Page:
Mara Training Centre

Located on the banks of the Mara river, the centre is nestled between communities and the wildlife conservancies. The courses provide insight into the issues of cohabitation and conflict between the community herdsmen with their livestock and crops and the wildlife.

The Mara Training centre evolved from informal community meetings under an acacia tree within the Enonkishu Conservancy to what it has become today.

Enonkishu was founded in 2009 by Tarquin and Philippa Wood, whom together with their neighbours established a community to work together to protect the fragile northeastern boundary of the Mara Serengeti ecosystem. The aim is to improve livelihoods and maintain heritage through wildlife compatible land uses such as ecotourism and improved livestock production in the region.

Enonkishu was established and today secures 6000 acres of wildlife grazing rangelands, owned by the resident community on the edge of the Greater Mara Ecosystem.  It has become a world-class wildlife viewing conservancy.

Traversing is not limited to Enonkishu alone, we also have access to two other conservancies in close proximity. Ol Choro Oiroua Conservancy covers 17,000 acres of a group ranch in the most northern section of Masai Mara wilderness. The conservancy logistics and land are managed by Seiya Limited under the guardianship of Fairmont Kenya, and the Fairmont airstrip is also the closest air link to our camp.

Lemek Conservancy is another of Kenya’s wildlife management success stories though with a twist. Most part of Lemek-Koiyaki has now merged with the adjoining Mara North thus reducing Lemek’s size to around 19000 acres.  The land was once privately owned by the Maasai communities before being transitioned to the Koyaiki Group Ranch and Lemek Group Ranch. The group ranches became key partners in the introduction of the conservancy. Measures are taken to set aside areas of the conservancy that served as valuable habitats for flora and fauna. Guest accommodations and activity services are provided to generate revenue to operate the conservancy, as well as benefit local communities. The result is a relatively small conservancy with few visitors, good wildlife viewing and pleasant scenery.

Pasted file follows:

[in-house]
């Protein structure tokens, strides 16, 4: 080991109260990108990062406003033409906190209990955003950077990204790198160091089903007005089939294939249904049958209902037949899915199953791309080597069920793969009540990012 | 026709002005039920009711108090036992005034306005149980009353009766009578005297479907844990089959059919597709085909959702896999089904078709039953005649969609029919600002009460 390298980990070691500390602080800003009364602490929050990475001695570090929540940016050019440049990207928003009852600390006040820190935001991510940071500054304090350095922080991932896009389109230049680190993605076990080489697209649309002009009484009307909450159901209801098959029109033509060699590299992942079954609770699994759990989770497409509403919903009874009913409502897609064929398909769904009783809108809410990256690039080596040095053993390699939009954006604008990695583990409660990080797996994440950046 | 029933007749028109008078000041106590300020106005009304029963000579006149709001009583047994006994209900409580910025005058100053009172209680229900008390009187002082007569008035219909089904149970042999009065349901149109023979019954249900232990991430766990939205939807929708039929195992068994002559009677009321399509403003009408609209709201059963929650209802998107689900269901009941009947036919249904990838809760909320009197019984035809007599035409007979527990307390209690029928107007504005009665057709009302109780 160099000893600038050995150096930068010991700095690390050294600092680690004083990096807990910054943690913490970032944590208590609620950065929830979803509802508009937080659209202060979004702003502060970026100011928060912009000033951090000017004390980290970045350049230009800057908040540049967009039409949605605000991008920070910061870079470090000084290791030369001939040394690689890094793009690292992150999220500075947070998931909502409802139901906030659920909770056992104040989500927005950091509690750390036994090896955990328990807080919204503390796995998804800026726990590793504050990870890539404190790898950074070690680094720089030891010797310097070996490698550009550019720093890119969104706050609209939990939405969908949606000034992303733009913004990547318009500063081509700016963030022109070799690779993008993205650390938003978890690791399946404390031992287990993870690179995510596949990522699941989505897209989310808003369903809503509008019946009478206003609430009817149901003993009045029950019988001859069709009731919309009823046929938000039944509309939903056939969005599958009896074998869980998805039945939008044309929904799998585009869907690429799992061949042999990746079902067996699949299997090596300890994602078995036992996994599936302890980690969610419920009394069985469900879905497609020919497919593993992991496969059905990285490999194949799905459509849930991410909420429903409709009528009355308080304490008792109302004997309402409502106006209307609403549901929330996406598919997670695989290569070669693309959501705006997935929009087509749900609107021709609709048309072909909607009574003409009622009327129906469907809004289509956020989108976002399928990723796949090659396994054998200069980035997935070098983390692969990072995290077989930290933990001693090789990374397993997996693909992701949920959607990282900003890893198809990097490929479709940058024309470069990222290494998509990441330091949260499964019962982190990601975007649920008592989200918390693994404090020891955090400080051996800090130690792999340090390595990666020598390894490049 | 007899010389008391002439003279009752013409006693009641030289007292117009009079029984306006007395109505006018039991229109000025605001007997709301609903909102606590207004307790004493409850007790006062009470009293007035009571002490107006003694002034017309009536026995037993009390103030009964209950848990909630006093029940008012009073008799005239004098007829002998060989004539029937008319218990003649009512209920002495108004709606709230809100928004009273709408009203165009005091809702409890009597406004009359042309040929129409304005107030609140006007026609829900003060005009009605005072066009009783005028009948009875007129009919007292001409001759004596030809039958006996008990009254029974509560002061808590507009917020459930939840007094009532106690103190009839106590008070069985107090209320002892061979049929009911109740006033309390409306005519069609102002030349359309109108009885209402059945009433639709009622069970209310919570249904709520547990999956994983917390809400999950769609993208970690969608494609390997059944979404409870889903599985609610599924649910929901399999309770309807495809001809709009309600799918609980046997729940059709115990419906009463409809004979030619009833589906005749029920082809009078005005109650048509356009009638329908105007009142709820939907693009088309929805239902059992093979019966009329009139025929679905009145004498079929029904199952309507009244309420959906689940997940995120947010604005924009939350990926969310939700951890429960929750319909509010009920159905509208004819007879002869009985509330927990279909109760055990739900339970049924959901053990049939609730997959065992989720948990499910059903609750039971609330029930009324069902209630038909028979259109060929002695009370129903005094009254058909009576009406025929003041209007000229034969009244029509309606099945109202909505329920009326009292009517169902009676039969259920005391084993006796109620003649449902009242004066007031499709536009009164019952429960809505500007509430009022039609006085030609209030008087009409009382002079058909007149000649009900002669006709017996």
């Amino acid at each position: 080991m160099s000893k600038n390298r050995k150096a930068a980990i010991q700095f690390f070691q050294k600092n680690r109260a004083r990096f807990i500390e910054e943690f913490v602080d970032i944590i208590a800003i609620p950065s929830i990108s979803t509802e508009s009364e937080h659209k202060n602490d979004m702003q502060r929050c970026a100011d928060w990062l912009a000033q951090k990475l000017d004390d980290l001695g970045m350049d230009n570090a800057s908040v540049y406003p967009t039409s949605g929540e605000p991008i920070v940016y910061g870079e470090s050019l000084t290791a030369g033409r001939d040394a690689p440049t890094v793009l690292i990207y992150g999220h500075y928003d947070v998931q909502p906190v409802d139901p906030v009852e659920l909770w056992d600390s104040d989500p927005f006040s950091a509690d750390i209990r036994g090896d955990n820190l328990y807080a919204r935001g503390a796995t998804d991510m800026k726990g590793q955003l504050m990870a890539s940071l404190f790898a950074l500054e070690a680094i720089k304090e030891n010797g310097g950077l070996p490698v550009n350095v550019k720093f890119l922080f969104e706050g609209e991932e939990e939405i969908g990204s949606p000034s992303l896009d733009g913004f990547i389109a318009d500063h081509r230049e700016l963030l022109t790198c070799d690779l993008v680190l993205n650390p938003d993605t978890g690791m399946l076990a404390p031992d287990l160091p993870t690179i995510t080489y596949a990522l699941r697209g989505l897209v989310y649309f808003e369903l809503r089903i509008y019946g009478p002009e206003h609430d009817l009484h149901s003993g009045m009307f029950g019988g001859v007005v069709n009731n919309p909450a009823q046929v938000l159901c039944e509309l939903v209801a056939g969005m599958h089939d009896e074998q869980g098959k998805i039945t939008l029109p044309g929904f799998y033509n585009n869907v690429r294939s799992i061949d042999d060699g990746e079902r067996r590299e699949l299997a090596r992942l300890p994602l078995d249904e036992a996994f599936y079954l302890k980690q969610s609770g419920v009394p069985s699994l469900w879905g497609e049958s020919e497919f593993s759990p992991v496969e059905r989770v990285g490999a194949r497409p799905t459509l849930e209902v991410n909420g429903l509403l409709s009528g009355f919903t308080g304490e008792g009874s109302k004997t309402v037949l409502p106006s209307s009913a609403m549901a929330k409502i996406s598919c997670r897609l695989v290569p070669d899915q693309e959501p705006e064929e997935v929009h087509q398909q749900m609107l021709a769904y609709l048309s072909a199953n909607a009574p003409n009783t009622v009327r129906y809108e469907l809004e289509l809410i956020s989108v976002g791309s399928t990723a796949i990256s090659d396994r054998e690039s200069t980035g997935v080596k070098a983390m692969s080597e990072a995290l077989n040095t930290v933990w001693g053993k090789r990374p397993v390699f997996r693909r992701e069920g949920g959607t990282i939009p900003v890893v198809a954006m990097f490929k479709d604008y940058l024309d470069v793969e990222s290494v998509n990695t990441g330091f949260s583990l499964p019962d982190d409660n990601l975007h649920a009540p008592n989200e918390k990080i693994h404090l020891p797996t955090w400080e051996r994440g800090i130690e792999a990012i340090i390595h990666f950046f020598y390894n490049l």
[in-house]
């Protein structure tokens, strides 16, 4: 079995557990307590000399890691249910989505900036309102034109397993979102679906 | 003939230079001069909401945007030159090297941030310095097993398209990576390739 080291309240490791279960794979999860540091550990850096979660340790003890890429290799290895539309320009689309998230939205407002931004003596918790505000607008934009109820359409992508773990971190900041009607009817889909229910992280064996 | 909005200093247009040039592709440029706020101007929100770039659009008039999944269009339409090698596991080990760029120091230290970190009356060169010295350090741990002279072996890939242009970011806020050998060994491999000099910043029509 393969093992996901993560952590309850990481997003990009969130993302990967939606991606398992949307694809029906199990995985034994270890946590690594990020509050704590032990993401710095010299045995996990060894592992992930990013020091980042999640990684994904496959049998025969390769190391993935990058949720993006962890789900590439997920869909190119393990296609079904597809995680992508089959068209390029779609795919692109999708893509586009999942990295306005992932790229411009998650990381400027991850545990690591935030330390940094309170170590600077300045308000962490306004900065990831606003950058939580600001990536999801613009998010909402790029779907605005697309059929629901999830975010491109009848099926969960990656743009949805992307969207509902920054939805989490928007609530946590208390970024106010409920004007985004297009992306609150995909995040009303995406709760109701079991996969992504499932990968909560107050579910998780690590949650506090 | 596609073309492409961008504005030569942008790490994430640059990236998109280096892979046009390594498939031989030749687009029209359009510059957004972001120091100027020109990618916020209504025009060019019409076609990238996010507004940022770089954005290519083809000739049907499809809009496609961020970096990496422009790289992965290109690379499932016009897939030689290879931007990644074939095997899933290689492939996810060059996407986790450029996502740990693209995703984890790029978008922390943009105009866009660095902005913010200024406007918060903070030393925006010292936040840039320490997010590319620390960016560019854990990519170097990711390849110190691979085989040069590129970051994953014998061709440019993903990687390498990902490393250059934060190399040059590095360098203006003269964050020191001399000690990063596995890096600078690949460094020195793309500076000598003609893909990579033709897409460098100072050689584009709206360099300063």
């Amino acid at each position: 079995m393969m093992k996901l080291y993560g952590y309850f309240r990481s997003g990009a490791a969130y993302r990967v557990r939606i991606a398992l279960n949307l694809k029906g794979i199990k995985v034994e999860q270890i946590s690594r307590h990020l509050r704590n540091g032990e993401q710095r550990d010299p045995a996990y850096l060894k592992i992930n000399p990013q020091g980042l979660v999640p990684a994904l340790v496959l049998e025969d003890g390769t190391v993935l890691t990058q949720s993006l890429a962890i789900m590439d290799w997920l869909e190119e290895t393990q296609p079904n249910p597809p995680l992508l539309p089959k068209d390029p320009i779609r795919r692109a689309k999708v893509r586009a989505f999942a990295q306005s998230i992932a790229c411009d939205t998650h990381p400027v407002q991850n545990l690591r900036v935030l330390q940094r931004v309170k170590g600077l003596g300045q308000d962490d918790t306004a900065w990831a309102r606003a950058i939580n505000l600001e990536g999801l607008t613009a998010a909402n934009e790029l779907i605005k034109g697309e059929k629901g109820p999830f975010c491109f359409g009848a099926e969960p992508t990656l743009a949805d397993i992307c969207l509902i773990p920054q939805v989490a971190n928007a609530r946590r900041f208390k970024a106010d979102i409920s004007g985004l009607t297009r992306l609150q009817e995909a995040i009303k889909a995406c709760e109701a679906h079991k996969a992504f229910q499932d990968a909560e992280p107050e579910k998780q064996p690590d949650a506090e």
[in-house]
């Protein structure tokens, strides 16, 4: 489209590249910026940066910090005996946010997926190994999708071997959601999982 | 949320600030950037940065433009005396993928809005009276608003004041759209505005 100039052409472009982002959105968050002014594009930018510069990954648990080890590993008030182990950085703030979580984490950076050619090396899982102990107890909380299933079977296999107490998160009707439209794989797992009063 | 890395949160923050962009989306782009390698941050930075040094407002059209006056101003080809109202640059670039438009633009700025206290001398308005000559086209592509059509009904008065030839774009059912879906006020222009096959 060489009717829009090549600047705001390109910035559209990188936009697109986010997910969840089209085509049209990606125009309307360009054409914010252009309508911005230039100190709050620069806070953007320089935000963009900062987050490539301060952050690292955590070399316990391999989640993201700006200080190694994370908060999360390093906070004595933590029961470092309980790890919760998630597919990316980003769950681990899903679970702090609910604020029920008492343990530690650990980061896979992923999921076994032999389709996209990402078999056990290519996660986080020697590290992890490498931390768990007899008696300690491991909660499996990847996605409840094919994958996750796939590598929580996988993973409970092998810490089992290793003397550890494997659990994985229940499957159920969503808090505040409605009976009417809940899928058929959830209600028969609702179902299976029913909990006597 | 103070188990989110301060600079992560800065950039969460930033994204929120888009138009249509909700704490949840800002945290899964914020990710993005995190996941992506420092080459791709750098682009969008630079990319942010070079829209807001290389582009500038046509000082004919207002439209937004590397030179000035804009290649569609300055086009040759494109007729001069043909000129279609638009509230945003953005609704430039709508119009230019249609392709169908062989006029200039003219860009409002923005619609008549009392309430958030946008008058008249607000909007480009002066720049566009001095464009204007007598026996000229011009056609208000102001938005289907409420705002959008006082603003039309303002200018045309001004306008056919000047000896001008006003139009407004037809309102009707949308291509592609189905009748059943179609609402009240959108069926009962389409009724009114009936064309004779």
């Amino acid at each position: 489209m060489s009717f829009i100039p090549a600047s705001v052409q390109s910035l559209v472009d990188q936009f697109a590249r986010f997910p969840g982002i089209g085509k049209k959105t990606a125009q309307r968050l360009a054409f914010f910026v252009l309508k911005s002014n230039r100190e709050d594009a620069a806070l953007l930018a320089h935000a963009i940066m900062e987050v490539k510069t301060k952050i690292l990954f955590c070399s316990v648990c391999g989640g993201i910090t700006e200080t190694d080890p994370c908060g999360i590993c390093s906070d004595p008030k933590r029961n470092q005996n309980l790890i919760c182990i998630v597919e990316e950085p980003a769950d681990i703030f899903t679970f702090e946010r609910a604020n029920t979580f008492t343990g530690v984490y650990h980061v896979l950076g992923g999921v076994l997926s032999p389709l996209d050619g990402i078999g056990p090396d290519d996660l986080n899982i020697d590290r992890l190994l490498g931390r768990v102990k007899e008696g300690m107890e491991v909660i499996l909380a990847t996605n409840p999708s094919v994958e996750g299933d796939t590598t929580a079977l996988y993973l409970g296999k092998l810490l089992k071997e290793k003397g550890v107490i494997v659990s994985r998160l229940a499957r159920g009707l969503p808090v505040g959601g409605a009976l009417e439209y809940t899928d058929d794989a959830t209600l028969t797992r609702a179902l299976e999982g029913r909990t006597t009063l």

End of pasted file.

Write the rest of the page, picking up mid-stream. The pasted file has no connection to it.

ANIMALS

Wildebeest, topi, zebra, and Thomson’s gazelle migrate into and occupy the Masai Mara National Reserve, from the Serengeti plains to the south and Loita Plains in the pastoral ranches to the north-east, from July to October or later. Herds of all three species are also resident in the reserve.

All members of the “Big Five” (lion, leopard, African elephant, cape buffalo, and black rhinoceros) are found in the Masai Mara. Hippopotami and crocodiles are found in large groups in the Mara and Talek rivers. Leopards, hyenas, cheetahs, jackals, and bat-eared foxes can also be found in the reserve.The plains between the Mara River and the Esoit Siria Escarpment are probably the best area for game viewing, in particular regarding lion and cheetah.

EcoTraining Mara Training Centre Kenya
Leopard Mara Traiing Centre Kenya

USEFUL INFORMATION

Weather

The climate is pleasantly warm, with cool nights, all year round. The area is located just south of the Equator, but at an altitude between 1,500 and 1,900 metres. The temperatures are slightly higher from October to March, while they are slightly cooler from June to August. At night it can be a little cold, and the temperature can drop below 10 °C, especially from June to August.

Mara Training Centre Migration EcoTraining

Accommodation

The Mara Training Centre has the following very comfortable accommodation overlooking the Mara River

  • 3 twin bandas (sleep 6 pax)
  • 3 bunk bed bandas (sleep 12 pax)

Groups of up to 18 can stay at the centre

Mara Training Centre Accommodation Kenya EcoTraining

Two-bed chalets (named bandas) with a dining communal area make for a different EcoTraining accommodation style

Mara Training Centre EcoTraining

The lecture room and rustic banda from outside